Fruitadens haagarorum – Tiniest Dinosaur known to Science
Thirty years after its fossils were discovered in Colorado, a new genus of ornithischian dinosaur has been named and described, perhaps the smallest dinosaur discovered to date. In a paper published in the scientific journal “Royal Society Journal Proceedings B (Biology)”, the research team claim that this little dinosaur weighed less than a kilogramme. This puts the tiny Fruitadens haagarorum in pole position when it comes to identifying the smallest species of dinosaur discovered to date. Other contenders include the feathered Microraptor gui from the Liaoning Province of north-east China. Microraptor is estimated to have measured something like 40-60 centimetres. The diminutive Micropachycephalosaurus, also from China was of a similar size, although the exact taxonomic classification of this Late Cretaceous ornithischian remains uncertain (incertae sedis).
There were certainly many small theropods but for the moment it is Fruitadens haagarorum that is taking the plaudits for being the smallest dinosaur known from the fossil record, with a body weight no more than two bags of sugar.
Pictures show an artist’s impression of Fruitadens haagarorum in comparison with an adult human. The fossils had been housed at the Natural History Museum of Los Angeles County, since they were discovered in Colorado in 1979. The partial remains of at least four individuals including skull material are known and it is believed that this animal was a a member of the Heterodontosauridae, a primitive group of ornithopods. The fossils were found in sandstones dating from the Late Jurassic (Tithonian faunal stage), approximately 150 million years ago. The sandstones are part of the famous Morrison Formation of rocks from the Upper Jurassic which have yielded a large number of famous dinosaurs such as Apatosaurus, Diplodocus, Allosaurus and Stegosaurus.
The study into this tiny, fleet footed dinosaur was led by Richard Butler from the Bavarian State Collection for Palaeontology in Munich, southern Germany. Analysis of the teeth in the minute jaw indicate that this ornithischian may have been an omnivore. Most ornithischians are totally herbivorous but this agile little dinosaur may have eaten a variety of food stuffs, plant material, insects and perhaps small mammals, amphibians and lizards.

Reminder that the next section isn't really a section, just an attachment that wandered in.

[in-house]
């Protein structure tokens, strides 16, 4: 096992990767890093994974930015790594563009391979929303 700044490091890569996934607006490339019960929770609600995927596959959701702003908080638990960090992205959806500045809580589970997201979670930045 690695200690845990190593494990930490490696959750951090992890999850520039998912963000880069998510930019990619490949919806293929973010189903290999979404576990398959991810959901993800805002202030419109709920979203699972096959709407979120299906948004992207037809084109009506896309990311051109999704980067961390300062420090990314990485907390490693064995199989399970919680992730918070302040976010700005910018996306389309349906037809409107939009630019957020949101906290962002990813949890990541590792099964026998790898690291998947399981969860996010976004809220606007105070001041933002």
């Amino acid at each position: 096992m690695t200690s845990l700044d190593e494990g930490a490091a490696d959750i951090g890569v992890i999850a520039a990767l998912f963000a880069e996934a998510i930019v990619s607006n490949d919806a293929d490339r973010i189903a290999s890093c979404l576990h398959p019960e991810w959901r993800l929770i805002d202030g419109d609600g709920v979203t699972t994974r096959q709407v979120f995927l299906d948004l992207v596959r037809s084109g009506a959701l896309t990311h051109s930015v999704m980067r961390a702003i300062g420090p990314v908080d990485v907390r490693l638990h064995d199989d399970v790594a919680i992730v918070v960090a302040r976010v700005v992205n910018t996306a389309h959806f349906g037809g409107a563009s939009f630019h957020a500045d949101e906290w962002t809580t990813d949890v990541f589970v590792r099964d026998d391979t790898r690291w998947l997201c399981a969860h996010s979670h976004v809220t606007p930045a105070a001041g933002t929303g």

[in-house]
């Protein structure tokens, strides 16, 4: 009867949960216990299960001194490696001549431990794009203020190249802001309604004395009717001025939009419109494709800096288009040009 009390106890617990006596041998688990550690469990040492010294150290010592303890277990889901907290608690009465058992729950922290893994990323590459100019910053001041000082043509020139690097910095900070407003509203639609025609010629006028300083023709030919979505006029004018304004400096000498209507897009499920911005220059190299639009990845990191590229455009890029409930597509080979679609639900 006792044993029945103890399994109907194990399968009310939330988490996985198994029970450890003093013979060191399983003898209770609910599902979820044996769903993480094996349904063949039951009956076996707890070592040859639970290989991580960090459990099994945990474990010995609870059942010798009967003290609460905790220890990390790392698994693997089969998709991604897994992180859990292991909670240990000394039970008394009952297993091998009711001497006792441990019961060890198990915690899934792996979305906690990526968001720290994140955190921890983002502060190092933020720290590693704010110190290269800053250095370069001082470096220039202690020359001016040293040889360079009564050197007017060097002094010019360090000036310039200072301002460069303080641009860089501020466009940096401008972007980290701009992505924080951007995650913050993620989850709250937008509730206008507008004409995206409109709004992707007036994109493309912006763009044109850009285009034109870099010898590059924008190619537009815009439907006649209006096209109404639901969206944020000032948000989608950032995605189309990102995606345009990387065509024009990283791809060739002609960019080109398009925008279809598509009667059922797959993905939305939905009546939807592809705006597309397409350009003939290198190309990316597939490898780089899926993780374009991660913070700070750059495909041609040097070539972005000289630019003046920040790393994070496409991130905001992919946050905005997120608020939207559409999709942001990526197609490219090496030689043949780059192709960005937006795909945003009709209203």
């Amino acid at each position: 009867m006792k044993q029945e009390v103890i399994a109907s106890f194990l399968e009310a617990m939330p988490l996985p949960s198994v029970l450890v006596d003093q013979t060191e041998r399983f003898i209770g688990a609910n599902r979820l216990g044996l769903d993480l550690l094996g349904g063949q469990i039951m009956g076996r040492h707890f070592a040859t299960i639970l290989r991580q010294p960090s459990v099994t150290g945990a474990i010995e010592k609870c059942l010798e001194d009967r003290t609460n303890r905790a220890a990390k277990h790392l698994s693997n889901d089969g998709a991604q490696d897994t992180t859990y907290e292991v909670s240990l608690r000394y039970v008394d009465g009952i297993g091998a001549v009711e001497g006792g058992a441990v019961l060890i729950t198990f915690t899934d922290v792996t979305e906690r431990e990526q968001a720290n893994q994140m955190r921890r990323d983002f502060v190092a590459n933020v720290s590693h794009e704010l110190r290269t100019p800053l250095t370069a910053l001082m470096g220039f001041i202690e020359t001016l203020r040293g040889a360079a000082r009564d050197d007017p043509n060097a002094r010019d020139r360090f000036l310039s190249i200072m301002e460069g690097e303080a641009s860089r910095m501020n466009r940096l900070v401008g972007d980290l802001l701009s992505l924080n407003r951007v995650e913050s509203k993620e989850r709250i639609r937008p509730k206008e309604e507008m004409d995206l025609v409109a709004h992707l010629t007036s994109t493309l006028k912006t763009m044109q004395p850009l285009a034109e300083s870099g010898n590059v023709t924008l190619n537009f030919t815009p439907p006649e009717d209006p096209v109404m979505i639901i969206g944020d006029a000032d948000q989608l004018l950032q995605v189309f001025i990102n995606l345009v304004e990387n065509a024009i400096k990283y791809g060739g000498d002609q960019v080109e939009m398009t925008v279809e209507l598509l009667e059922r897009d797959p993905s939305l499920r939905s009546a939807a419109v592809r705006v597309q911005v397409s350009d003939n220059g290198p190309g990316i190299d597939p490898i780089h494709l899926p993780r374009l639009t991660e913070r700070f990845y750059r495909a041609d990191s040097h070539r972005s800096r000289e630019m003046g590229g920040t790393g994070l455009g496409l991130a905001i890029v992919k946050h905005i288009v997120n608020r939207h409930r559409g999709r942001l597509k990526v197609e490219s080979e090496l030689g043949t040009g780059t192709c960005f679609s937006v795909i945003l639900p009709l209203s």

Photographs show a tiny fragment of lower jaw with dentition (teeth) of the minute dinosaur Fruitadens.
Commenting on the prospect of an ornithischian dinosaur being an omnivore, Richard Butler stated:
“This is unusual for that group [Ornithischia] most of them were strict herbivores. But if you’re small, it is hard to feed on just vegetation, as it is difficult to digest”.
Bigger animals with much larger guts were better able to survive on a plant-only diet. Larger animals have bigger guts, and a big gut is what you need to help digest tough plant material. The genus name refers to an area of Colorado called Fruita, where the fossils were first discovered. The specific name is in honour of the Haaga family who have long been supporters of the Natural History Museum of Los Angeles County.
Dr Butler went onto add:
“Fruitadens, comes from a series of rocks, the Morrison Formation, which palaeontologists have studied intensively for 130 years, and from which dozens of dinosaur species are already known. Yet it is still possible to discover completely unique and remarkable species. If dinosaur ecosystems were that diverse, who knows what astonishing beasts are waiting for us to discover”?
This little dinosaur probably scampered around the undergrowth, avoiding predators such as Ornitholestes, using its speed to keep itself out of trouble. Ironically, some of the contemporaries of Fruitadens, the sauropods were so large that this little dinosaur could have run around these leviathans without them noticing.